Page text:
“If the governor had returned the bills despite the Legislature’s absence, something he cannot do for reasons set forth below, the legislative officers would be forced to either call in the Legislature to act, not on their own timetable, but on the governor’s timetable or not act at all. Legislative enactment is not a game of chicken or gamesmanship, it is a deliberative process for the people and requires predictability,” L. Clinton Boothby, a private lawyer hired by the three legislators, wrote in a 14-page brief that had several additional pages of attachments.

LePage asked the Supreme Judicial Court for opinions on three questions:

n What form of adjournment prevents the return of a bill to the Legislature as contemplated by the use of the word adjournment (in) the Maine Constitution?

n Did any action or inaction by the Legislature trigger the constitutional three-day procedure for the exercise of the governor’s veto?

n Are the 65 bills he returned to the Legislature on July 16 properly before that body for reconsideration?

Unless the court sides with LePage, the bills that have become law will remain in force.

Mills and other members of the Attorney General’s Office urged the justices in their brief to take no action on the second two questions because they don’t rise to the level of a solemn occasion.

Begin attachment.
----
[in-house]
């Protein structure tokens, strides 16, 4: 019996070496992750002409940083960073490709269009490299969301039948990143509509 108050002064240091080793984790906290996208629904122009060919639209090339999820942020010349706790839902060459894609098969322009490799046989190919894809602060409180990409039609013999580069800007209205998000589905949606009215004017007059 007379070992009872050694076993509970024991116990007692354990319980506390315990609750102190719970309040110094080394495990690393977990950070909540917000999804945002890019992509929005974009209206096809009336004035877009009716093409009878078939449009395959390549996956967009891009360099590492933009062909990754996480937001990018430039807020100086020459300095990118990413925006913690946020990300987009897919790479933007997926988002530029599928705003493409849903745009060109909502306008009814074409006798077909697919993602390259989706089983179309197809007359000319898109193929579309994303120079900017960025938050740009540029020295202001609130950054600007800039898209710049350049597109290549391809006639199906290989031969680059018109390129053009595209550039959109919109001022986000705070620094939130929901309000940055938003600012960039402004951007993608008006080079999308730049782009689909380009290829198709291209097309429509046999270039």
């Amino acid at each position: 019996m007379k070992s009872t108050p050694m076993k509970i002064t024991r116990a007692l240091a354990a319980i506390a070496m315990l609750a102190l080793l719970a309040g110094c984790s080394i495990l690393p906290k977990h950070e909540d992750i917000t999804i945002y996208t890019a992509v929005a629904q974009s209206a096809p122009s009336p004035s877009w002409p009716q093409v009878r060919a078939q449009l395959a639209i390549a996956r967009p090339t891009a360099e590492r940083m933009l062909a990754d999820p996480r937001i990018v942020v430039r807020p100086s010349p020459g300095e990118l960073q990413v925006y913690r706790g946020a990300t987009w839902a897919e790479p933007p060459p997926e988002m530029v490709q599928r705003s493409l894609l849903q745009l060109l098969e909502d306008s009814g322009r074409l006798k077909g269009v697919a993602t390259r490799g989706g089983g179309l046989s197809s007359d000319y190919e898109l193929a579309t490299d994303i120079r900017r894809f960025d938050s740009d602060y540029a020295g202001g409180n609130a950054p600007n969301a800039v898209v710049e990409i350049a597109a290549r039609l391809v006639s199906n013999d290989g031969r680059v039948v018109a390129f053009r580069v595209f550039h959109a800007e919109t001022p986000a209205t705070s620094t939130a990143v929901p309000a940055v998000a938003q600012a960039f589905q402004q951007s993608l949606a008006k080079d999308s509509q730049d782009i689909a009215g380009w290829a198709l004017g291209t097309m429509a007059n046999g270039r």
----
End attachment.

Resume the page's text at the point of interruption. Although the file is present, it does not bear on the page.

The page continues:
Three lawyers from the ACLU of Maine urged the justices to issue an opinion and find that the governor missed his opportunity to file the 65 vetoes.

“The justices ought to advise the governor that the Legislature, by its adjournment on June 30, 2015, did not prevent the return of bills by the governor. Only final adjournment of the legislative session prevents the return of bills and resolves,” ACLU of Maine lawyers Zachary Heiden, Alison Beyea and Oamshri Amarasingham wrote.

The group of private citizens – Lise McLain, Dorothy Lafortune, Phillip Merletti, Jack McCarthy and Robert Roy – argue in their brief that the governor is legally correct.

Another brief was filed by groups that backed legislation LePage is seeking to veto. Those groups are Planned Parenthood of Northern New England, Maine Family Planning, Mabel Wadsworth Women’s Health Cener, Maine Primary Care Association and the Maine Nurse Practitioner Association.

Portland resident Audrey Spence also filed a brief for the justices’ consideration.

Scott Dolan can be reached at 791-6304 or at:

[email protected]

Twitter: @scottddolan